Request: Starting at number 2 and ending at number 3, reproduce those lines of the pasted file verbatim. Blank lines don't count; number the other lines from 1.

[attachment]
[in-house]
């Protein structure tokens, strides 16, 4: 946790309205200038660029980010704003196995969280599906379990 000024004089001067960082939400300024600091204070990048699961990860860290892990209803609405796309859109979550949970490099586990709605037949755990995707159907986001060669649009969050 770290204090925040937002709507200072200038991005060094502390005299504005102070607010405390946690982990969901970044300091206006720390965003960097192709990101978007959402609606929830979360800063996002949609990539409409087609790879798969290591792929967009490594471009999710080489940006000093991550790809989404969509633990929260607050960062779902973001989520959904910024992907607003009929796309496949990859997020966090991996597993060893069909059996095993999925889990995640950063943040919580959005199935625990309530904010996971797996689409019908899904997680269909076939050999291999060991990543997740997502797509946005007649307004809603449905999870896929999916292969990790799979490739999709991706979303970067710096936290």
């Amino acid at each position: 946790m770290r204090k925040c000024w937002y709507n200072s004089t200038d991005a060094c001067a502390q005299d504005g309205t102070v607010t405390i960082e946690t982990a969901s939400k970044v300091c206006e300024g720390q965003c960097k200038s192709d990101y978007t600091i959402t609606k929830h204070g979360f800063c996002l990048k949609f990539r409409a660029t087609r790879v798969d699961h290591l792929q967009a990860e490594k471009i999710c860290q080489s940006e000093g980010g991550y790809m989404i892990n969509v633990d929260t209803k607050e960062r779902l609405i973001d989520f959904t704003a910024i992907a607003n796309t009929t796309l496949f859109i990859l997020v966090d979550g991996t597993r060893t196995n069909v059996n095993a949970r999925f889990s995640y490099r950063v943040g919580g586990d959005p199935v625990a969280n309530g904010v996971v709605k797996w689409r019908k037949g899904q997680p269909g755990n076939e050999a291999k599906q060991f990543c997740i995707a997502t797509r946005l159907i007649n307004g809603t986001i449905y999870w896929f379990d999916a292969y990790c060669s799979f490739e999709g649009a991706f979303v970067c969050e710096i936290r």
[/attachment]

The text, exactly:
């Protein structure tokens, strides 16, 4: 946790309205200038660029980010704003196995969280599906379990 000024004089001067960082939400300024600091204070990048699961990860860290892990209803609405796309859109979550949970490099586990709605037949755990995707159907986001060669649009969050 770290204090925040937002709507200072200038991005060094502390005299504005102070607010405390946690982990969901970044300091206006720390965003960097192709990101978007959402609606929830979360800063996002949609990539409409087609790879798969290591792929967009490594471009999710080489940006000093991550790809989404969509633990929260607050960062779902973001989520959904910024992907607003009929796309496949990859997020966090991996597993060893069909059996095993999925889990995640950063943040919580959005199935625990309530904010996971797996689409019908899904997680269909076939050999291999060991990543997740997502797509946005007649307004809603449905999870896929999916292969990790799979490739999709991706979303970067710096936290």
């Amino acid at each position: 946790m770290r204090k925040c000024w937002y709507n200072s004089t200038d991005a060094c001067a502390q005299d504005g309205t102070v607010t405390i960082e946690t982990a969901s939400k970044v300091c206006e300024g720390q965003c960097k200038s192709d990101y978007t600091i959402t609606k929830h204070g979360f800063c996002l990048k949609f990539r409409a660029t087609r790879v798969d699961h290591l792929q967009a990860e490594k471009i999710c860290q080489s940006e000093g980010g991550y790809m989404i892990n969509v633990d929260t209803k607050e960062r779902l609405i973001d989520f959904t704003a910024i992907a607003n796309t009929t796309l496949f859109i990859l997020v966090d979550g991996t597993r060893t196995n069909v059996n095993a949970r999925f889990s995640y490099r950063v943040g919580g586990d959005p199935v625990a969280n309530g904010v996971v709605k797996w689409r019908k037949g899904q997680p269909g755990n076939e050999a291999k599906q060991f990543c997740i995707a997502t797509r946005l159907i007649n307004g809603t986001i449905y999870w896929f379990d999916a292969y990790c060669s799979f490739e999709g649009a991706f979303v970067c969050e710096i936290r």